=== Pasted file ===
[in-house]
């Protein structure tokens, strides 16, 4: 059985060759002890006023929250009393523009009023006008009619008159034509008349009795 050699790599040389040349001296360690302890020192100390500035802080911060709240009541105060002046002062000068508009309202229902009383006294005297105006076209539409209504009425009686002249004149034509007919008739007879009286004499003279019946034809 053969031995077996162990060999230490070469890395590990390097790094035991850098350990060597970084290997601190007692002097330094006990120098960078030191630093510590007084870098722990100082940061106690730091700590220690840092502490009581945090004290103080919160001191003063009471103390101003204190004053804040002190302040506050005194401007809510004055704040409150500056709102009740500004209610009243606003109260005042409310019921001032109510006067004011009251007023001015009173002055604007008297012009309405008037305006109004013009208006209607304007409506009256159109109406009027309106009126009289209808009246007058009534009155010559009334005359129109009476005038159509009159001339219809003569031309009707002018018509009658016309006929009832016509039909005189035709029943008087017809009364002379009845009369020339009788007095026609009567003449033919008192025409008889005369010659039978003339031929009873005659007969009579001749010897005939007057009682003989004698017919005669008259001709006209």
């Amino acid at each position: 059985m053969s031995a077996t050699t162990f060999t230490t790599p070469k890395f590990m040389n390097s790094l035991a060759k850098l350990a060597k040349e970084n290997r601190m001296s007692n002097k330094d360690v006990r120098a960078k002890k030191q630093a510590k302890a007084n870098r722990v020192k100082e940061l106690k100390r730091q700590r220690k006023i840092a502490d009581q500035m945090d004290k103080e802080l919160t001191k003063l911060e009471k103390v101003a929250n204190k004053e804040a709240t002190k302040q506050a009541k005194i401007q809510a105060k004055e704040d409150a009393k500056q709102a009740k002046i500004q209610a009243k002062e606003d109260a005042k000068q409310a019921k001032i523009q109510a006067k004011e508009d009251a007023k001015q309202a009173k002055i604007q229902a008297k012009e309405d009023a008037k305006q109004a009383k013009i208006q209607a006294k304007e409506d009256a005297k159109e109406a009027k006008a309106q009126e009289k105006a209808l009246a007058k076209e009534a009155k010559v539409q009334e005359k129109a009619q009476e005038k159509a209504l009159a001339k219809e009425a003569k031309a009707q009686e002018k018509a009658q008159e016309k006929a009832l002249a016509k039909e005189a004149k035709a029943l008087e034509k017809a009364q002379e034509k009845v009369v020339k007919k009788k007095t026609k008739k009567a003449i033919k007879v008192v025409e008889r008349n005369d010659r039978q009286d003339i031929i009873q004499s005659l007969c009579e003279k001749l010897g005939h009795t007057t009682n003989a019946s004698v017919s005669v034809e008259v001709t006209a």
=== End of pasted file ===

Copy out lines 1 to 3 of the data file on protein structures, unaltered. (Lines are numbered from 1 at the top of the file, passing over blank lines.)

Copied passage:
[in-house]
């Protein structure tokens, strides 16, 4: 059985060759002890006023929250009393523009009023006008009619008159034509008349009795 050699790599040389040349001296360690302890020192100390500035802080911060709240009541105060002046002062000068508009309202229902009383006294005297105006076209539409209504009425009686002249004149034509007919008739007879009286004499003279019946034809 053969031995077996162990060999230490070469890395590990390097790094035991850098350990060597970084290997601190007692002097330094006990120098960078030191630093510590007084870098722990100082940061106690730091700590220690840092502490009581945090004290103080919160001191003063009471103390101003204190004053804040002190302040506050005194401007809510004055704040409150500056709102009740500004209610009243606003109260005042409310019921001032109510006067004011009251007023001015009173002055604007008297012009309405008037305006109004013009208006209607304007409506009256159109109406009027309106009126009289209808009246007058009534009155010559009334005359129109009476005038159509009159001339219809003569031309009707002018018509009658016309006929009832016509039909005189035709029943008087017809009364002379009845009369020339009788007095026609009567003449033919008192025409008889005369010659039978003339031929009873005659007969009579001749010897005939007057009682003989004698017919005669008259001709006209």
């Amino acid at each position: 059985m053969s031995a077996t050699t162990f060999t230490t790599p070469k890395f590990m040389n390097s790094l035991a060759k850098l350990a060597k040349e970084n290997r601190m001296s007692n002097k330094d360690v006990r120098a960078k002890k030191q630093a510590k302890a007084n870098r722990v020192k100082e940061l106690k100390r730091q700590r220690k006023i840092a502490d009581q500035m945090d004290k103080e802080l919160t001191k003063l911060e009471k103390v101003a929250n204190k004053e804040a709240t002190k302040q506050a009541k005194i401007q809510a105060k004055e704040d409150a009393k500056q709102a009740k002046i500004q209610a009243k002062e606003d109260a005042k000068q409310a019921k001032i523009q109510a006067k004011e508009d009251a007023k001015q309202a009173k002055i604007q229902a008297k012009e309405d009023a008037k305006q109004a009383k013009i208006q209607a006294k304007e409506d009256a005297k159109e109406a009027k006008a309106q009126e009289k105006a209808l009246a007058k076209e009534a009155k010559v539409q009334e005359k129109a009619q009476e005038k159509a209504l009159a001339k219809e009425a003569k031309a009707q009686e002018k018509a009658q008159e016309k006929a009832l002249a016509k039909e005189a004149k035709a029943l008087e034509k017809a009364q002379e034509k009845v009369v020339k007919k009788k007095t026609k008739k009567a003449i033919k007879v008192v025409e008889r008349n005369d010659r039978q009286d003339i031929i009873q004499s005659l007969c009579e003279k001749l010897g005939h009795t007057t009682n003989a019946s004698v017919s005669v034809e008259v001709t006209a």